This is a guest blog written by Sharon Falsetto.
As an aromatherapist, I have a natural affiliation with plants and the variety of benefits that they can give us. Although you might be familiar with several plants as food sources, you might not necessarily be as familiar with the benefits that those same plants can have, when used externally.
Vegetable Oils in Aromatherapy
Plants can be used in a variety of ways for therapeutic purposes, such as herbal medicine, homeopathy and aromatherapy. In aromatherapy, essential oils are usually the most familiar extract associated with plants; essential oils are extracted from the leaves, roots, flowers, grasses and seeds of plants and used for the therapeutic benefit of many health problems. However, vegetable oils, which are often used as a medium for essential oils in aromatherapy, have therapeutic benefits too. And those vegetable oils which you use in the kitchen are often extracted from the same plants that can be used in aromatherapy too – albeit in a slightly different format.
Types of Vegetable Oils
The following list gives examples of some of the plants that are used as a vegetable oil both in the kitchen and in aromatherapy:
- avocado (Persea gratissima)
- borage (Borago officinalis)
- calendula (Calendula officinalis)
- grapeseed (Vitis vinifera)
- olive (Olea europaea)
- peanut (Arachis hypogaea)
- sunflower (Helianthus annuus)
- sesame (Sesamum indicum)
The Difference Between a Culinary Vegetable Oil and an Aromatherapy Vegetable Oil
Although you might be tempted to use the vegetable oil that you have in your kitchen cupboard in aromatherapy too, it is not advisable to do so! Vegetable oils are processed differently depending on what they are going to be used for. Culinary vegetable oils are usually cheaper to buy than aromatherapy vegetable oils (although there are different grades of culinary vegetable oils too, for example extra virgin vs. virgin olive oil).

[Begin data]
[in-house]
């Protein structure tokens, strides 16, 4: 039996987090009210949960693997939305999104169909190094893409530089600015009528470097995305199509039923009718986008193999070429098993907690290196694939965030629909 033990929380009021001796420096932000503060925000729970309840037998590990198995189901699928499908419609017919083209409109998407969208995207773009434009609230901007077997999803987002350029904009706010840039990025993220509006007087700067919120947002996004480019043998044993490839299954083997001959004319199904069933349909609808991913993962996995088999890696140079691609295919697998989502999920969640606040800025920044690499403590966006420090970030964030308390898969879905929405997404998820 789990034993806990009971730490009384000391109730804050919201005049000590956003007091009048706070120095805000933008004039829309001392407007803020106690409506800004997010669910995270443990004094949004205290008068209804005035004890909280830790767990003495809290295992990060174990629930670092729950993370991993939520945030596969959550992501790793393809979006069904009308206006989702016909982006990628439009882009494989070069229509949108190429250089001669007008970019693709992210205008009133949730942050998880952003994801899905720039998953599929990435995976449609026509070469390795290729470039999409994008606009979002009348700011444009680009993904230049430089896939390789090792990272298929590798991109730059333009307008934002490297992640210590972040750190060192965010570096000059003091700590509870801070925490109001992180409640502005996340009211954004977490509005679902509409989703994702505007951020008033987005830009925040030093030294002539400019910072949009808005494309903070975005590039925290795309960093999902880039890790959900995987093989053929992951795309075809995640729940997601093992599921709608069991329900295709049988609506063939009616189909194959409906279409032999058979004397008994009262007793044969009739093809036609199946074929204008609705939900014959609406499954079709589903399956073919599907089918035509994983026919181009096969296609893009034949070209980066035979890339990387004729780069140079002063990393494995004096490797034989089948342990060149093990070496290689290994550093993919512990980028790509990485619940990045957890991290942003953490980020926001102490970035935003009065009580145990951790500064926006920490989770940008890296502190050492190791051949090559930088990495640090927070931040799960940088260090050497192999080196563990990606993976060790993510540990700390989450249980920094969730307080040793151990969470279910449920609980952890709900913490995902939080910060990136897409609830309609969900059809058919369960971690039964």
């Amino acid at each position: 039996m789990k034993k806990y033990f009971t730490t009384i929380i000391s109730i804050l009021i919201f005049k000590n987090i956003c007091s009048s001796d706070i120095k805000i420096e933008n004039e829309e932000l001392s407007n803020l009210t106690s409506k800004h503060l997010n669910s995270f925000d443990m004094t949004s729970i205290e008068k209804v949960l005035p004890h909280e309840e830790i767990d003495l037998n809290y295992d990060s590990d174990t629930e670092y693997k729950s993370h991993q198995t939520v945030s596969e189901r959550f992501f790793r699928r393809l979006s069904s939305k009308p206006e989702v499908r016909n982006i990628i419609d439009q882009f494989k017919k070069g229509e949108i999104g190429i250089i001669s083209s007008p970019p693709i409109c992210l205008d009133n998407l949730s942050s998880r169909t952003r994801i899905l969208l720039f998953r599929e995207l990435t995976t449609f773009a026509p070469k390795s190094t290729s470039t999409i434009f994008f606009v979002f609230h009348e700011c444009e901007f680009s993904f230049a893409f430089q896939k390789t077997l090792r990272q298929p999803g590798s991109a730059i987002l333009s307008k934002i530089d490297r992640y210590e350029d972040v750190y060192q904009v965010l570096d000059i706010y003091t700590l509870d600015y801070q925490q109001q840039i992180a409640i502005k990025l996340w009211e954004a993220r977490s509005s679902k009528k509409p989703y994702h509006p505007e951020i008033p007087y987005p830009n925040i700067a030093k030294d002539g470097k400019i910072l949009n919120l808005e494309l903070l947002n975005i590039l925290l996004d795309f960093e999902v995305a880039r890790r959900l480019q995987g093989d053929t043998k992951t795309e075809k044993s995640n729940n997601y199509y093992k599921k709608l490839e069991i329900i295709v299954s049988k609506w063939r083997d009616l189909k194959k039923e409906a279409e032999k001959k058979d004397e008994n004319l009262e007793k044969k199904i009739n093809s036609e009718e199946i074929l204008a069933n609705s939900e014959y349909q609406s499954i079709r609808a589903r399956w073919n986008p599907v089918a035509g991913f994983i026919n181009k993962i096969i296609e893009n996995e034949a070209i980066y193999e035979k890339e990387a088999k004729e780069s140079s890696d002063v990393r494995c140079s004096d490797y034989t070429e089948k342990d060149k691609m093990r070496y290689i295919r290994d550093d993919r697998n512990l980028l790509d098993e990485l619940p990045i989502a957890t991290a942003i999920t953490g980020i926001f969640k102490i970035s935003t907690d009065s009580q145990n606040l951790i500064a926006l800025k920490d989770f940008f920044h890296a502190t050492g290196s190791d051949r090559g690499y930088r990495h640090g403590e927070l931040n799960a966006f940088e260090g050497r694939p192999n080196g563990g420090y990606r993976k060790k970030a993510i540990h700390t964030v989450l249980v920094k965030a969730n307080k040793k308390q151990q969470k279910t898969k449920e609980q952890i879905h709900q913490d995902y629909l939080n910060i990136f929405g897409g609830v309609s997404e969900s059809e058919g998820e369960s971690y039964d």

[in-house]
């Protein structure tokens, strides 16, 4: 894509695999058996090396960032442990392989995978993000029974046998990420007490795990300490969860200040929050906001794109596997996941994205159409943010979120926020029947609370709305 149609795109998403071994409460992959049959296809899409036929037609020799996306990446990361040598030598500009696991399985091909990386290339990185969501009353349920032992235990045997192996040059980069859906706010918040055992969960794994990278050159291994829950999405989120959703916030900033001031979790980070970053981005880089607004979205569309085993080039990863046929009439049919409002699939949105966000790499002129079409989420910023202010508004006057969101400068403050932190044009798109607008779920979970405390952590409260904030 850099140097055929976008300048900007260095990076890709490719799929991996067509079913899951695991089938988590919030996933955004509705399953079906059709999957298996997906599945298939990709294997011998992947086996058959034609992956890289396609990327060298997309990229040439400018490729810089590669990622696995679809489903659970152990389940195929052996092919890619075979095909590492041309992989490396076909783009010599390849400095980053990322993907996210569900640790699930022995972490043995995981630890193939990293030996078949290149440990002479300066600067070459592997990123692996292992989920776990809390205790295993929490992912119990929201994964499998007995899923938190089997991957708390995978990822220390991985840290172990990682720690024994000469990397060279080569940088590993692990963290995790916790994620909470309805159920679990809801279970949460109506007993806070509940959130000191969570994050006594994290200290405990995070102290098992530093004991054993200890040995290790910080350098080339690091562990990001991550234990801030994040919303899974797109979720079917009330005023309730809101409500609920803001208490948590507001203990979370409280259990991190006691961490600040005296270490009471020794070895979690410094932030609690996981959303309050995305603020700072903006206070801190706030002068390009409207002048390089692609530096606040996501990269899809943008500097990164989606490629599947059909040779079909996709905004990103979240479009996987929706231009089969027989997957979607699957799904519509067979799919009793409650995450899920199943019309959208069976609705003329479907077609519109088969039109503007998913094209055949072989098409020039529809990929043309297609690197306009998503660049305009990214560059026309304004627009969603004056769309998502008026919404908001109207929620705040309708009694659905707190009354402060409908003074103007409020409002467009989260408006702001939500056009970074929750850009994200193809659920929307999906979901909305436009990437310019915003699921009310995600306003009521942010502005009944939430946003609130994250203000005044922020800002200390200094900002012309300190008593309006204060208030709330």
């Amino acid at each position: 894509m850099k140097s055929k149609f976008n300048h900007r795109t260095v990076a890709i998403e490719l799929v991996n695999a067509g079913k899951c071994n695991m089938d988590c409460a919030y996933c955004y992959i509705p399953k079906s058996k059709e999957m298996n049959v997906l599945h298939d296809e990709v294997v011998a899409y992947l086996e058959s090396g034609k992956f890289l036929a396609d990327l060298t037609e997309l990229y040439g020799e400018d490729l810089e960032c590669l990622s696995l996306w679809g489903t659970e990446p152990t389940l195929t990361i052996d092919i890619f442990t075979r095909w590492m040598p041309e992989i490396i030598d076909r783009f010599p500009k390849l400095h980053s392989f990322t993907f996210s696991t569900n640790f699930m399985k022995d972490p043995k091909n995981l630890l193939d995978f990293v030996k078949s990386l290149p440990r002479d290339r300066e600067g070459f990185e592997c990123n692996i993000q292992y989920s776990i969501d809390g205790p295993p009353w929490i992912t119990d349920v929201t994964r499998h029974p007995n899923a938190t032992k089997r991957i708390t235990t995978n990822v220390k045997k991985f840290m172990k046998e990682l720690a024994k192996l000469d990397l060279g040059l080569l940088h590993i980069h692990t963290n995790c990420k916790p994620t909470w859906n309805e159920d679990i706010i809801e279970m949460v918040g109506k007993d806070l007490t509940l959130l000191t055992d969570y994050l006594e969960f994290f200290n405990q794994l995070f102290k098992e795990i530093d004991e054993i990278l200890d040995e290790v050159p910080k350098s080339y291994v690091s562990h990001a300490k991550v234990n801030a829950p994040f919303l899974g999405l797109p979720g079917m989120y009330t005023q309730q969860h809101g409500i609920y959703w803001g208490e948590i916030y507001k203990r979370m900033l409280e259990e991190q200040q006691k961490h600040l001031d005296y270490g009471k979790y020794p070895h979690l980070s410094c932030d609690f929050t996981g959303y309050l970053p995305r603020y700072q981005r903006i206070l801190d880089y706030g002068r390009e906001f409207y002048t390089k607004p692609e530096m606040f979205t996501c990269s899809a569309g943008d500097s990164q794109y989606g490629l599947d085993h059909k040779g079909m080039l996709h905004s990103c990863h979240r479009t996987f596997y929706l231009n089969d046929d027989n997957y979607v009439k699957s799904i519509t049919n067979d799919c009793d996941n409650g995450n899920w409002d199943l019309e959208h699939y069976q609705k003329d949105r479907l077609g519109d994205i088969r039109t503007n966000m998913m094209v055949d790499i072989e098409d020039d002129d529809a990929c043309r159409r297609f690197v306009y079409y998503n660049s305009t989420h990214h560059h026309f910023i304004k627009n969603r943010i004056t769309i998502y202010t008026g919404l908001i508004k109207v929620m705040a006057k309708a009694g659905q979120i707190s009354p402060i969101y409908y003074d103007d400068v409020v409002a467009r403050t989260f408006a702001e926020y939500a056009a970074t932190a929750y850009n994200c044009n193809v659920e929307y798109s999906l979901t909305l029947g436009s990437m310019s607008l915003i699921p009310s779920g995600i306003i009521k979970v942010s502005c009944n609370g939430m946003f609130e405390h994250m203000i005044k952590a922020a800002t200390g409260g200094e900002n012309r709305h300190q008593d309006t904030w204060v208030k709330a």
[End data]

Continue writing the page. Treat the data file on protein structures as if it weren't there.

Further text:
In general, vegetable oils that are used for culinary purposes have been highly refined whereas good quality vegetable oils that are used for therapeutic aromatherapy purposes need to be unrefined. This means that you should choose cold pressed vegetable oils for the best vegetable oils for therapeutic purposes because they have not been subjected to high temperatures (which removes some of the therapeutic value). In addition, you can buy culinary vegetable oils in a general store whereas you can only buy therapeutic vegetable oils from a reputable aromatherapy supplier.
How to Use Vegetable Oils in Cooking and Aromatherapy
Vegetable oils are used in cooking for frying, cooking, adding flavor to food and to salads as dressing. In aromatherapy, vegetable oils are most commonly used in massage as a “carrier” for essential oils. Vegetable oils have therapeutic benefits in their own rights and are often good emollients for the skin. They come in a variety of textures (light, medium, heavy) depending on the plant from which they were extracted from. Vegetable oils do not penetrate the skin in aromatherapy massage but they enable to essential oils to enter the body through the fatty layers of the skin and they help to retain moisture in the top layers of the skin.
Therefore, you can see that there is a difference between choosing a vegetable oil for cooking and choosing a vegetable oil for aromatherapy! Although both types of vegetable oils are extracted from plants, the same plant might produce an oil that is edible and an oil that is therapeutic. In short, it pays to know your oil (and its intended purposes) before you buy.
- Price, Len, 1999, Carrier Oils For Aromatherapy and Massage, UK: Riverhead
- Penny Price Academy of Aromatherapy, UK
- Clarke, Sue, 2008, Essential Chemistry for Aromatherapy, UK: Churchill Livingstone
- Author’s own experience and training
About Sharon Falsetto:
Sharon Falsetto is a UK certified clinical aromatherapist who founded the aromatherapy business, Sedona Aromatherapie, in 2007, located in Sedona, Arizona. She creates custom aromatherapy blends and gifts and is in the process of writing several online aromatherapy courses. She writes her own aromatherapy blog, Aromatherapy Notes, and is a prolific writer for many magazines, blogs and websites on the subject of aromatherapy and plants.